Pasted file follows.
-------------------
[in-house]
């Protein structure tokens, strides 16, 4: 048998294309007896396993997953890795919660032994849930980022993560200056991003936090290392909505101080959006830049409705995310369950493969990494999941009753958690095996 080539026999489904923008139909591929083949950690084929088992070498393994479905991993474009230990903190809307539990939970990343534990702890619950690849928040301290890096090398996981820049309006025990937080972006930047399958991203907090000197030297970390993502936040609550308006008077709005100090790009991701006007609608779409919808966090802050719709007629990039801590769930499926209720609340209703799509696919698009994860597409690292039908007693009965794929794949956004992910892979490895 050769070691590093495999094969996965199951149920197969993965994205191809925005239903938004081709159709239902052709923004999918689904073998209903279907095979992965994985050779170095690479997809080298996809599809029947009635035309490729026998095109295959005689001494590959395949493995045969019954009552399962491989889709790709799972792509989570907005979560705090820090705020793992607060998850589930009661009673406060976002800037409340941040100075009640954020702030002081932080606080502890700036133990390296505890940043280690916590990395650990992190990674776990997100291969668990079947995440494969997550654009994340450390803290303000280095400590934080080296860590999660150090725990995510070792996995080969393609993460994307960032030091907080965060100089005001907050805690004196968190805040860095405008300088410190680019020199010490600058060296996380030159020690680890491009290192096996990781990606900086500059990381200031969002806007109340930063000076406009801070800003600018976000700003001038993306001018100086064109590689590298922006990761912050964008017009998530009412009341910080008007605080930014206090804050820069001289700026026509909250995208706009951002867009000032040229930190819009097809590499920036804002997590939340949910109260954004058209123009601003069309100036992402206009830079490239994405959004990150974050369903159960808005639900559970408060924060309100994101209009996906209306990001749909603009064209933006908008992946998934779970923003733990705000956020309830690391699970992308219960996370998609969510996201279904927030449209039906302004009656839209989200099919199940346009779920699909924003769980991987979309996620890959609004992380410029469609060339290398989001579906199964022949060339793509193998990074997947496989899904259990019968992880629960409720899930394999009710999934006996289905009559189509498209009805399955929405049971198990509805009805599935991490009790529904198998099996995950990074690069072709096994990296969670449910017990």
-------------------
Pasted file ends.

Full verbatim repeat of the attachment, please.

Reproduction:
[in-house]
């Protein structure tokens, strides 16, 4: 048998294309007896396993997953890795919660032994849930980022993560200056991003936090290392909505101080959006830049409705995310369950493969990494999941009753958690095996 080539026999489904923008139909591929083949950690084929088992070498393994479905991993474009230990903190809307539990939970990343534990702890619950690849928040301290890096090398996981820049309006025990937080972006930047399958991203907090000197030297970390993502936040609550308006008077709005100090790009991701006007609608779409919808966090802050719709007629990039801590769930499926209720609340209703799509696919698009994860597409690292039908007693009965794929794949956004992910892979490895 050769070691590093495999094969996965199951149920197969993965994205191809925005239903938004081709159709239902052709923004999918689904073998209903279907095979992965994985050779170095690479997809080298996809599809029947009635035309490729026998095109295959005689001494590959395949493995045969019954009552399962491989889709790709799972792509989570907005979560705090820090705020793992607060998850589930009661009673406060976002800037409340941040100075009640954020702030002081932080606080502890700036133990390296505890940043280690916590990395650990992190990674776990997100291969668990079947995440494969997550654009994340450390803290303000280095400590934080080296860590999660150090725990995510070792996995080969393609993460994307960032030091907080965060100089005001907050805690004196968190805040860095405008300088410190680019020199010490600058060296996380030159020690680890491009290192096996990781990606900086500059990381200031969002806007109340930063000076406009801070800003600018976000700003001038993306001018100086064109590689590298922006990761912050964008017009998530009412009341910080008007605080930014206090804050820069001289700026026509909250995208706009951002867009000032040229930190819009097809590499920036804002997590939340949910109260954004058209123009601003069309100036992402206009830079490239994405959004990150974050369903159960808005639900559970408060924060309100994101209009996906209306990001749909603009064209933006908008992946998934779970923003733990705000956020309830690391699970992308219960996370998609969510996201279904927030449209039906302004009656839209989200099919199940346009779920699909924003769980991987979309996620890959609004992380410029469609060339290398989001579906199964022949060339793509193998990074997947496989899904259990019968992880629960409720899930394999009710999934006996289905009559189509498209009805399955929405049971198990509805009805599935991490009790529904198998099996995950990074690069072709096994990296969670449910017990």